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Kate Middleton’s Quote About Prince William & Her Morning Sickness Is Touching

Hyperemesis gravidarum may sound like something out of a Harry Potter book, but Kate Middleton, who opened up about her morning sickness in a recent interview with the Happy Mum, Happy Baby podcast, said there’s nothing magical about this condition. For those unfamiliar with hyperemesis gravidarum, it’s a form of severe morning sickness and something Kate has experienced first hand. “I got very bad morning sickness, so I’m not the happiest of pregnant people,” she said on the podcast.

Although Kate said she was fortunate to not have the most severe case hyperemesis, it still presented a serious challenge for her and the people around her, including her husband, Prince William. “It was definitely a challenge. Not just for me but also for your loved ones around you — and I think that’s the thing — being pregnant and having a newborn baby and things like that, impacts everybody in the family,” she explained.

According to Kate, the hardest part for Willam was feeling powerless to help ease his wife’s suffering. “You know, William didn’t feel he could do much to help and it’s hard for everyone to see you suffering without actually being able to do anything about it,” she said. But despite being ill, Kate still marveled at the process of her pregnancy. “I was really sick — I wasn’t eating the things I should be eating — but yet, the body was still able to take all the goodness from my body and to grow new life, which I think is fascinating,” she recalled.

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The experience also taught her a lot about herself and what her body is capable of. “It was through hyperemesis that I really realized the power of the mind over the body because I really had to try everything and everything to try and help me through it,” she explained. One of the things she explored to help prepare for her labor was hypnobirthing.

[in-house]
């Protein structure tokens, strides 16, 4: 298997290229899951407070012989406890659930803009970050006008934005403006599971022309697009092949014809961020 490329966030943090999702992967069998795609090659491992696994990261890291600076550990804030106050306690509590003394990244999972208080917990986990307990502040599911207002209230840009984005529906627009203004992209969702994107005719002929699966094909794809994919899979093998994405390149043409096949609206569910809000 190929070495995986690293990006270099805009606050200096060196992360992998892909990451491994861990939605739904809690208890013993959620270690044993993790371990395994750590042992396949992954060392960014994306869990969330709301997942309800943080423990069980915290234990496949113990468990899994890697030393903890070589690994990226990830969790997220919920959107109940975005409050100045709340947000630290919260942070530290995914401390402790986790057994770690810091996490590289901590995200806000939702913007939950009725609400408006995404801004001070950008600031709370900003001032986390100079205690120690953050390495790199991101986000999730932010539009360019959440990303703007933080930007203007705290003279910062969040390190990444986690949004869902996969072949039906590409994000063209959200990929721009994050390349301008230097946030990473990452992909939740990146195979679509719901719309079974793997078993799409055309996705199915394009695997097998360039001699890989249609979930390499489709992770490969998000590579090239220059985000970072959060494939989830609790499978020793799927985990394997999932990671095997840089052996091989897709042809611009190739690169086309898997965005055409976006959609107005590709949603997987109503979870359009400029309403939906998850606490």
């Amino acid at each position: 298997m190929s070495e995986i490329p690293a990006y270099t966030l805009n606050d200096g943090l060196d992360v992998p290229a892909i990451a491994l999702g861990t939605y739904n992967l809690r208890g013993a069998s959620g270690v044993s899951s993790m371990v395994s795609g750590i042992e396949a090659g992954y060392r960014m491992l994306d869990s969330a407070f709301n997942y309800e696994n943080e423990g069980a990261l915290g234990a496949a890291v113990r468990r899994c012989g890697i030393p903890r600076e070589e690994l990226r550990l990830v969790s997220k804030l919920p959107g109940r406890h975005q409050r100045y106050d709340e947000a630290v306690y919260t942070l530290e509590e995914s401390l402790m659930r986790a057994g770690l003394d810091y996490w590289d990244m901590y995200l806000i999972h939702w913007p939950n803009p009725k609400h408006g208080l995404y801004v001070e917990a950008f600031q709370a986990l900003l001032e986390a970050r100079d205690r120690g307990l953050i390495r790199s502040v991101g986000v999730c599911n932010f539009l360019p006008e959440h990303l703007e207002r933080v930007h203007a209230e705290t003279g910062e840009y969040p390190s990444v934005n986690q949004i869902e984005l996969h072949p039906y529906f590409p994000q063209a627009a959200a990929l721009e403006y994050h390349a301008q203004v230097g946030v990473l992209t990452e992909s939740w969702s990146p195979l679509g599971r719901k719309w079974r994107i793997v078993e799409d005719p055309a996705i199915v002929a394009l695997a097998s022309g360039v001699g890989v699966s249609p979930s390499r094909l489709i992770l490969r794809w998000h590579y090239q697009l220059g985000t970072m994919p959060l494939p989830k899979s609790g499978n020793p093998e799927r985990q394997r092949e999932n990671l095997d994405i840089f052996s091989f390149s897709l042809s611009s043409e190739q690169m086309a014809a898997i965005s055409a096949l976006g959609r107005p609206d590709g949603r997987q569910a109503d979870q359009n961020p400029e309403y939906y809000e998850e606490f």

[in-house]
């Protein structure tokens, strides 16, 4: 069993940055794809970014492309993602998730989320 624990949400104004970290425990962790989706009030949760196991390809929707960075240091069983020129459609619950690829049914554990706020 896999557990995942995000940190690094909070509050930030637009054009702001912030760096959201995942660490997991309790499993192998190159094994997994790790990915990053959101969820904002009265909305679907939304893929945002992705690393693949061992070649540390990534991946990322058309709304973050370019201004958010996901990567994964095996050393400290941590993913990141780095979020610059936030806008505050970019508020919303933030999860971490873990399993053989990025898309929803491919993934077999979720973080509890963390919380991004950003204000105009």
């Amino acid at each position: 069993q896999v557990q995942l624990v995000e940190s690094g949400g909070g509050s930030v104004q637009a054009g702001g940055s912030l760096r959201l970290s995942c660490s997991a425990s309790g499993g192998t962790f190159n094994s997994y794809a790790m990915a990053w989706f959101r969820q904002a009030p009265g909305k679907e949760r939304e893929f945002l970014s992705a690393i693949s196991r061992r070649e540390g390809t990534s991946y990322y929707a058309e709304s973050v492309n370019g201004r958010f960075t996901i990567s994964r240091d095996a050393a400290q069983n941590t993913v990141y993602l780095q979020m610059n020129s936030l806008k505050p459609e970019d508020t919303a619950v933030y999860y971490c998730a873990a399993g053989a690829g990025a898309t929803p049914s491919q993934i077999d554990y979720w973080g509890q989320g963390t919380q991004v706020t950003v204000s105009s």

As Dr. Yvonne Butler Tobah explained on the Mayo Clinic’s website, “Hypnobirthing is a birthing method that uses self-hypnosis and relaxation techniques to help a woman feel physically, mentally and spiritually prepared and reduce her awareness of fear, anxiety, and pain during childbirth.” Dr. Tobah wrote that, while there are variations to the program, “classes generally teach participants to practice and use a combination of music, visualization, positive thinking and words to relax the body and control sensations during labor.”

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As for Kate’s particular practice, she says it was more low key. “I’m not going to say that William was standing there sort of, chanting sweet nothings at me. He definitely wasn’t! I didn’t even ask him about it, but it was just something I wanted to do for myself,” she explained.

It’s rare for anyone in the British royal family to be so open about such a personal experience. But for the many mothers who’ve struggled with hyperemesis gravidarum and the partners who’ve felt powerless seeing the person they love in pain, Kate's openness about her experience and all the positives that came from going through it offers such an important and hopeful message.